Catholic Church rejects 20th Amendment

The Catholic Bishops Conference in Sri Lanka today rejected the proposed 20th Amendment to the Constitution.

Issuing a statement, the Catholic Bishops Conference in Sri Lanka said the 20th Amendment should not be proceeded with, in its entirety, and instead a new Constitution needs to be the national priority at present

The Catholic Bishops Conference in Sri Lanka also called for an Independent Constitutional Council to be appointed to draft the new Constitution.

In the wake of the change of Government following the Parliamentary elections, the Catholic Bishops Conference in Sri Lanka is constrained to share its grave concern to protect the sacredness of the State that transcends the mutable political and governing bodies.

The statement further read that the 1978 Constitution changed primarily the Westminster type Cabinet Democracy to an Executive Presidency. Since then 19th Amendments have been made citing various reasons. However, one cannot deny that the main reasons have been to ensure economic growth, national security, sovereignty and territorial integrity of the island nation. Apparently, the proposed 20th Amendment to the Constitution under consideration, does not seem to put forward any other rationale for the move.

“Whether it is an amendment or the drafting of a new Constitution the sovereignty of the people should always be safeguarded and protected. In all probability the contents of the 20th Amendment will find its way into the envisioned new Constitution. It is imperative then to closely examine the proposed 20th Amendment before it is voted upon in the Parliament,” the Catholic Bishops Conference in Sri Lanka said.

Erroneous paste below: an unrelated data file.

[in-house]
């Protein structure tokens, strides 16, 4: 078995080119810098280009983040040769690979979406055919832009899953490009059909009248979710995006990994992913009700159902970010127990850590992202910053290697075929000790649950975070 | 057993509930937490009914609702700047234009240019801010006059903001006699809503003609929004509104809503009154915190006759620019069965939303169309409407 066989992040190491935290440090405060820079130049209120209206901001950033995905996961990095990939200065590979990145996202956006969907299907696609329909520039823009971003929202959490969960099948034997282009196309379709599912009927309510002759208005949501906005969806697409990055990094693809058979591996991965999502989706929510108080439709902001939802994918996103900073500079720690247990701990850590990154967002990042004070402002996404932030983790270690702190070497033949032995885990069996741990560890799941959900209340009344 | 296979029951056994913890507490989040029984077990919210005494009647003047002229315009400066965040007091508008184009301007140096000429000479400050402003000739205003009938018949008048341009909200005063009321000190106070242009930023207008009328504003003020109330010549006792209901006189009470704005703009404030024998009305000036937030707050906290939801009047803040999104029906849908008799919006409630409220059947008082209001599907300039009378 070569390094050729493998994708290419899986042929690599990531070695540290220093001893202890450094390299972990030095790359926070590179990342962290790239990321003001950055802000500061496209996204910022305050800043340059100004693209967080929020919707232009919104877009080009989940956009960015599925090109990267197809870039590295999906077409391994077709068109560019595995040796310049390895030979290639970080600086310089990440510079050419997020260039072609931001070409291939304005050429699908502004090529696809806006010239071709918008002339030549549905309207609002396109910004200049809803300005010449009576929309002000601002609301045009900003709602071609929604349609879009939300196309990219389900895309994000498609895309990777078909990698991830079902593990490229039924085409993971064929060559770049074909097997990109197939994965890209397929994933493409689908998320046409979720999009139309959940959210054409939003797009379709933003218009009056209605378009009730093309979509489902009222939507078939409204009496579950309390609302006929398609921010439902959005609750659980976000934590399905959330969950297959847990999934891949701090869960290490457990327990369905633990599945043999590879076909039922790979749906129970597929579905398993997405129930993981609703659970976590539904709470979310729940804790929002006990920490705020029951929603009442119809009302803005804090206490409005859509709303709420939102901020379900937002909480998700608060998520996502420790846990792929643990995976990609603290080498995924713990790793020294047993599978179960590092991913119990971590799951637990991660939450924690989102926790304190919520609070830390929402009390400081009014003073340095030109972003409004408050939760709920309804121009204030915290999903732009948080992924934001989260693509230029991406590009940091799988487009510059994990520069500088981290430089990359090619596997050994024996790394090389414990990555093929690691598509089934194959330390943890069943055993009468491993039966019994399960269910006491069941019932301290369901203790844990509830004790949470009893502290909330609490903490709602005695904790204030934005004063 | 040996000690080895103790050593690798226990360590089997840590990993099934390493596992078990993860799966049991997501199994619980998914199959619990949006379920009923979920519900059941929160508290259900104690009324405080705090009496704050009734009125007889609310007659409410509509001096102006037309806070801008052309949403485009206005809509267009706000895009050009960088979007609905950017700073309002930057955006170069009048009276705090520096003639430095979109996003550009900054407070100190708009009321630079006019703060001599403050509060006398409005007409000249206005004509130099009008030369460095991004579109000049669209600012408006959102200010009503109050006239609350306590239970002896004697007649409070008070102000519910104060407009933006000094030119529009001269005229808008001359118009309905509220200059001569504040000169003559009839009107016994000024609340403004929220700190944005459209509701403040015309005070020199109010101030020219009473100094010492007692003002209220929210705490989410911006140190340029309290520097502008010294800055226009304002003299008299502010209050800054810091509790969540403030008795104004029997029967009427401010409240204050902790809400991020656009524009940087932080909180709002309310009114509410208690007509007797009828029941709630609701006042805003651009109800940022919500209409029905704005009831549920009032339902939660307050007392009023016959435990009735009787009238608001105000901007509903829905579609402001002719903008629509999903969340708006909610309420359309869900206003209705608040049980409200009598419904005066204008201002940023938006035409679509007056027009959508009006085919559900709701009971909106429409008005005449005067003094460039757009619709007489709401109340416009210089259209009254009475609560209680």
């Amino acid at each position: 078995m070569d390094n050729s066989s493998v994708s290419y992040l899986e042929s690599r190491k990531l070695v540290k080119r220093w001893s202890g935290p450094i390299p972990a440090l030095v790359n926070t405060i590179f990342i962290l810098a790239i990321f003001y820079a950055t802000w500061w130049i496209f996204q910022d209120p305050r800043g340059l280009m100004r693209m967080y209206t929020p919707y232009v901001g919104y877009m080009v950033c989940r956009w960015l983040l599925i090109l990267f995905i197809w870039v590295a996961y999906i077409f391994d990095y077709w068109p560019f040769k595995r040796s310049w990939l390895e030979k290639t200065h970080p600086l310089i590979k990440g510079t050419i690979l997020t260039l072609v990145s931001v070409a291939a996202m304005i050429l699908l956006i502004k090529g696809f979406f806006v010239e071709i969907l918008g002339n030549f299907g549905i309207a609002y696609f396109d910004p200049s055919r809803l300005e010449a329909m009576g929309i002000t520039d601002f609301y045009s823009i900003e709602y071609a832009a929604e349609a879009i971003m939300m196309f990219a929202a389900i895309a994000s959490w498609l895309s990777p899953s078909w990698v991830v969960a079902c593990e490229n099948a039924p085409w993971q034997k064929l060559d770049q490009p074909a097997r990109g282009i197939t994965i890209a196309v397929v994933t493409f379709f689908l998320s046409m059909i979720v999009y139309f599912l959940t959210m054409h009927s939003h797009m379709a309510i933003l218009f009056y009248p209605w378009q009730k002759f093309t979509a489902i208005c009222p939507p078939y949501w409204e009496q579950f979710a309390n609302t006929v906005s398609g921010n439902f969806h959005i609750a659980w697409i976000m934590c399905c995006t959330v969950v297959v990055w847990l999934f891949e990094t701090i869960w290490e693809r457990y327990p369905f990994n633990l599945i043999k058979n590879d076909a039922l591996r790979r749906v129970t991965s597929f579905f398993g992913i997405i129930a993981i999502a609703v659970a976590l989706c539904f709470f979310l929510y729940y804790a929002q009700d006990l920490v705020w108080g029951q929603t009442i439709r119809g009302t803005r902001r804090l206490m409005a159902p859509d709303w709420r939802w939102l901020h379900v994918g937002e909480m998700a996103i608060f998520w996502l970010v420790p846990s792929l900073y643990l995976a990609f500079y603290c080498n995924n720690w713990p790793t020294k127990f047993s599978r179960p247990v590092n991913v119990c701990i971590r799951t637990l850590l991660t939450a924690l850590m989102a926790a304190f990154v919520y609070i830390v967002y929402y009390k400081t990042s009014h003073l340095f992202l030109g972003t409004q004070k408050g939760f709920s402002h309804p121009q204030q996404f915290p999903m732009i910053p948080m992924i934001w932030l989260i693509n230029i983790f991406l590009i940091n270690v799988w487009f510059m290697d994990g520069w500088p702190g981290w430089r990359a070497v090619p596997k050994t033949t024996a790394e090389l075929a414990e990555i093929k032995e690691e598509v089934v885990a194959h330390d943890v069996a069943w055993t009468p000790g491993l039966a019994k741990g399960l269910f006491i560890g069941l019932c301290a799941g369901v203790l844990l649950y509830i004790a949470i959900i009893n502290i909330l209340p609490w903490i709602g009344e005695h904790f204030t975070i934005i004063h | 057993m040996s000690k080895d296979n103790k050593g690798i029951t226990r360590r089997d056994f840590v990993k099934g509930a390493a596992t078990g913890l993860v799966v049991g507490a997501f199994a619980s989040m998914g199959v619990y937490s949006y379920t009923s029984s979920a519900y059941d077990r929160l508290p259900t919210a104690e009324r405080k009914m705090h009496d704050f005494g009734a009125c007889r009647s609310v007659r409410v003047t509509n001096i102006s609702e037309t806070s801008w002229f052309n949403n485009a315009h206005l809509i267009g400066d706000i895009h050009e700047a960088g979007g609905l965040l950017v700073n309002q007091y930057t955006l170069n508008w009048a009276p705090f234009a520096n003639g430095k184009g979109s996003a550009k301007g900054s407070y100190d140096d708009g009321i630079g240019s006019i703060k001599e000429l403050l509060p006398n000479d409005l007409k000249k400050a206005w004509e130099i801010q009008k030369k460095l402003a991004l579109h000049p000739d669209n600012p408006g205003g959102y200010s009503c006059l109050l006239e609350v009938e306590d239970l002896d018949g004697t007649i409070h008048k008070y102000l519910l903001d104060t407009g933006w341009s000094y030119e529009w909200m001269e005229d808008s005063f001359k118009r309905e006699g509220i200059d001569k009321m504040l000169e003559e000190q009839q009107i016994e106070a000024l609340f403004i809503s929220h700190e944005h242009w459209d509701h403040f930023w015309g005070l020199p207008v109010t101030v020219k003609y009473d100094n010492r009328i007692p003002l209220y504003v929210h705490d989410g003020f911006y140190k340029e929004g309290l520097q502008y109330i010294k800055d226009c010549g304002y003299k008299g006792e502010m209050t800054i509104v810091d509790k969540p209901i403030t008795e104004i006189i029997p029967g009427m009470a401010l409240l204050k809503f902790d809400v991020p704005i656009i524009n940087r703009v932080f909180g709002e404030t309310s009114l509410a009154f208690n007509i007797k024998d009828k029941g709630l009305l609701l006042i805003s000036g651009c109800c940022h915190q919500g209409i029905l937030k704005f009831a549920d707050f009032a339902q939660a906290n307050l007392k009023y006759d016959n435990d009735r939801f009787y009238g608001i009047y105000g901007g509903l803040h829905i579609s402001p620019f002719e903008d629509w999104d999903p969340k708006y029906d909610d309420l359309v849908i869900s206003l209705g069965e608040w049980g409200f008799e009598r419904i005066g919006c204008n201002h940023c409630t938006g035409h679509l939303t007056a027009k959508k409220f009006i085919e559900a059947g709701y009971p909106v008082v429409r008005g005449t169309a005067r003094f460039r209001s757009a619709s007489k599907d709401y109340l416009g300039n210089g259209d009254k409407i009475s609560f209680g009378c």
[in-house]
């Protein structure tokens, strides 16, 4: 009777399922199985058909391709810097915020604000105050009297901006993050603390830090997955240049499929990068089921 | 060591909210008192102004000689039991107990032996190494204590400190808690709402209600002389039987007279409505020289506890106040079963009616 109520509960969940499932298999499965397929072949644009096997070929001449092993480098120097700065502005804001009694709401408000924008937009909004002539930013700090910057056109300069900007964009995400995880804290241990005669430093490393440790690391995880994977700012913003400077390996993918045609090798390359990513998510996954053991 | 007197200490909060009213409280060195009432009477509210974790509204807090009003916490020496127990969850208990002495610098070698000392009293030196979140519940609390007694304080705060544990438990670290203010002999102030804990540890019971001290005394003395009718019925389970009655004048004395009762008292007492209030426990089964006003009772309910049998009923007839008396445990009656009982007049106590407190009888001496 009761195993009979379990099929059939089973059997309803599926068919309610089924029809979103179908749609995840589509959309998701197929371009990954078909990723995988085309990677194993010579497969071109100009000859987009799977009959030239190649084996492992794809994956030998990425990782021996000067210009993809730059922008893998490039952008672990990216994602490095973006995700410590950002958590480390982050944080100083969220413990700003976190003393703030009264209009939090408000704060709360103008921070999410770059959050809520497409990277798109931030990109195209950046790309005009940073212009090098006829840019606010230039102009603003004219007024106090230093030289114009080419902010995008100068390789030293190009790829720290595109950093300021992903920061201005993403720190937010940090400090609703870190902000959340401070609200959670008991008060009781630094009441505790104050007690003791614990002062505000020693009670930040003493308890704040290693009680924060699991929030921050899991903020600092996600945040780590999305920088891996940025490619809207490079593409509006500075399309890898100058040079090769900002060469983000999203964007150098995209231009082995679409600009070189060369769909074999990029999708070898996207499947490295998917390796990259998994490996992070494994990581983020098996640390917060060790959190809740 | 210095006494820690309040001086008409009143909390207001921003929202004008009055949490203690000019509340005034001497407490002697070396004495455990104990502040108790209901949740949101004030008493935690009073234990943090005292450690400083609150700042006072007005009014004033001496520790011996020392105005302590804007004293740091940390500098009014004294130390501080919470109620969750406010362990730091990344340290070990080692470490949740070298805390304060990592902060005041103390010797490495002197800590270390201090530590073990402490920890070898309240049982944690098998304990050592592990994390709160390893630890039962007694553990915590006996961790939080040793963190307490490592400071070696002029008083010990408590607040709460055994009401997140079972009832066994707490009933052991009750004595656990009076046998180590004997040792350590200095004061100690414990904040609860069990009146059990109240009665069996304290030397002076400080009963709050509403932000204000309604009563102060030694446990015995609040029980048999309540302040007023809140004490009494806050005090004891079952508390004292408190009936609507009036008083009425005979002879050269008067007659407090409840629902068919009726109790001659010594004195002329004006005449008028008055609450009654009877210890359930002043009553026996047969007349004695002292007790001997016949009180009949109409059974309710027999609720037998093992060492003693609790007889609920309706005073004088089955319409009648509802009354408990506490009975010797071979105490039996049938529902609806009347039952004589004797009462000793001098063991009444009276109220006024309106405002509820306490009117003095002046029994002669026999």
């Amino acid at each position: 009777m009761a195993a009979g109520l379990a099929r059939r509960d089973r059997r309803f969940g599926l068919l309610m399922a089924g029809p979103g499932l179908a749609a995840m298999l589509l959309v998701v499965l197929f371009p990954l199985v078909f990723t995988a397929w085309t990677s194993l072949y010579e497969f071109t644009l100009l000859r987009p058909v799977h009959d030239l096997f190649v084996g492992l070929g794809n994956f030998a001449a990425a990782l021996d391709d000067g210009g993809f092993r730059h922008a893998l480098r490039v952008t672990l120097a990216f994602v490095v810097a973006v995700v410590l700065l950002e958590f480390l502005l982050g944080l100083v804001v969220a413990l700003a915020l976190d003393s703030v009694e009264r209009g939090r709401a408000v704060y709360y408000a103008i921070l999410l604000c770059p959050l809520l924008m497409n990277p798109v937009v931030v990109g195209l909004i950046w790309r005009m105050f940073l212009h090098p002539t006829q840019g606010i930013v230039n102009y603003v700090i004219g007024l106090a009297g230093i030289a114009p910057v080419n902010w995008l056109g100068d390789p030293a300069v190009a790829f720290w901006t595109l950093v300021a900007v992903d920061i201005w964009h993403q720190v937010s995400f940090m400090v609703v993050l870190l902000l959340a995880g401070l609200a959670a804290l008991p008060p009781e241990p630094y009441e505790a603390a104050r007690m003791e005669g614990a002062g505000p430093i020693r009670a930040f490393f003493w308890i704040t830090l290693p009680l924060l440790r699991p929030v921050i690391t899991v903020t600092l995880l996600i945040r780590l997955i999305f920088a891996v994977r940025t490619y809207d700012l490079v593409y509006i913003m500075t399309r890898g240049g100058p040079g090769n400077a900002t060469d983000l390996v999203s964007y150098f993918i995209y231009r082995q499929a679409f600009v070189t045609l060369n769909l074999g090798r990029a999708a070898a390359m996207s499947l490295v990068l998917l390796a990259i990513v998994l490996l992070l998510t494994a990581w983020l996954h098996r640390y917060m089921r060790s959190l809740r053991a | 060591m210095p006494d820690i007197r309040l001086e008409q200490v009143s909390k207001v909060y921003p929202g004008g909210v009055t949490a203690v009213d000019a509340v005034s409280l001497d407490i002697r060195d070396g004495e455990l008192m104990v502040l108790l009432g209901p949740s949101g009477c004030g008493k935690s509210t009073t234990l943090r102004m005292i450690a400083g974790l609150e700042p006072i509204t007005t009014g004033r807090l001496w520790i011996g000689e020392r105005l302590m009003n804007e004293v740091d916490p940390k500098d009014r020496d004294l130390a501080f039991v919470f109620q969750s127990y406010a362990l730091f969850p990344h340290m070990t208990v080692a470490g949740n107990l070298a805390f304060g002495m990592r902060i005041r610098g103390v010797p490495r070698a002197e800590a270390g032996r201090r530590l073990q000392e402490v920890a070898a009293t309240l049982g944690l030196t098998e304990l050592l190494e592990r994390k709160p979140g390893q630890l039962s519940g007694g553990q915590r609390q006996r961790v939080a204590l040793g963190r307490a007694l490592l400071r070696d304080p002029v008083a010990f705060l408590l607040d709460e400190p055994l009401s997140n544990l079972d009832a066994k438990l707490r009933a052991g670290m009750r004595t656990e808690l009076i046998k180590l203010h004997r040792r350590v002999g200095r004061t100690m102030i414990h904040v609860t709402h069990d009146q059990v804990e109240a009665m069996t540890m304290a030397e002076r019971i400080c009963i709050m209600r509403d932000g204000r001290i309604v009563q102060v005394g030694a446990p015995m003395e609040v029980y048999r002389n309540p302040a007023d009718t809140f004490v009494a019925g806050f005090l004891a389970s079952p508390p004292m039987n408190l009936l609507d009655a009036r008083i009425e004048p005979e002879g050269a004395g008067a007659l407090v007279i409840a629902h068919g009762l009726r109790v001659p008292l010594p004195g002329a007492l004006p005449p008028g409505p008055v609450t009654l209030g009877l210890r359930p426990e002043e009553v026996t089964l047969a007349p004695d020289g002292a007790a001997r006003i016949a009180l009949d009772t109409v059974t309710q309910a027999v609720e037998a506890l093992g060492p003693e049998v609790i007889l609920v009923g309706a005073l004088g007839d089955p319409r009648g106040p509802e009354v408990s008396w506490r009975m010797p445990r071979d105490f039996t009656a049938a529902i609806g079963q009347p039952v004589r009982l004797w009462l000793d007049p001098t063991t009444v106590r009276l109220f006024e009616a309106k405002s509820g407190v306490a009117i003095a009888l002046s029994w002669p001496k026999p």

The statement went on to say that the Executive Presidency has been the bone of contention since it was created in 1978. All elected Presidents since 1994 vowed to abolish the executive Presidency with powers vested in it by the 1978 Constitution and transfer power to the democratically elected Parliament, but none had the political will to do so for reasons unknown to the people.

the Catholic Bishops Conference in Sri Lanka emphasized that concentration of power in an individual without checks and balances does not augur well for a Democratic Socialist Republic.

“A two-thirds majority of the members in Parliament based on political parties does not necessarily manifest the true conscience of the people. Therefore, let the entire membership of the Parliament appoint an independent Constitutional Council comprising a majority of men and women of proven integrity from the society who will take care of drafting a new Constitution which ensures transparent democracy, the rule of law, and the equality of all citizens,’ it said.

The Catholic Bishops Conference in Sri Lanka further said that it is of the view that rules need not be changed due to the vagaries and inconsistencies of individual players, but to identify and elect or appoint suitable persons who will abide by the rules to safeguard truth, justice, and the well–being of the country. It is the bounden duty of the democratically elected Parliament to create wholesome governing structures capable of moving this country forward.

“The drafters must beware to plug the loopholes that lead to multiple interpretations. Greater clarity is needed if the Constitution is to serve the citizenry.” it added. (Colombo Gazette)


  1. Religion and state are separate. Keep the Buddhist, Catholic, Hindu and Muslim leaders out of politics. The government doesn’t interfere in religion and doesn’t tell how the religious performance should be conducted. Therefore, religious leaders should not tell how the government should function.

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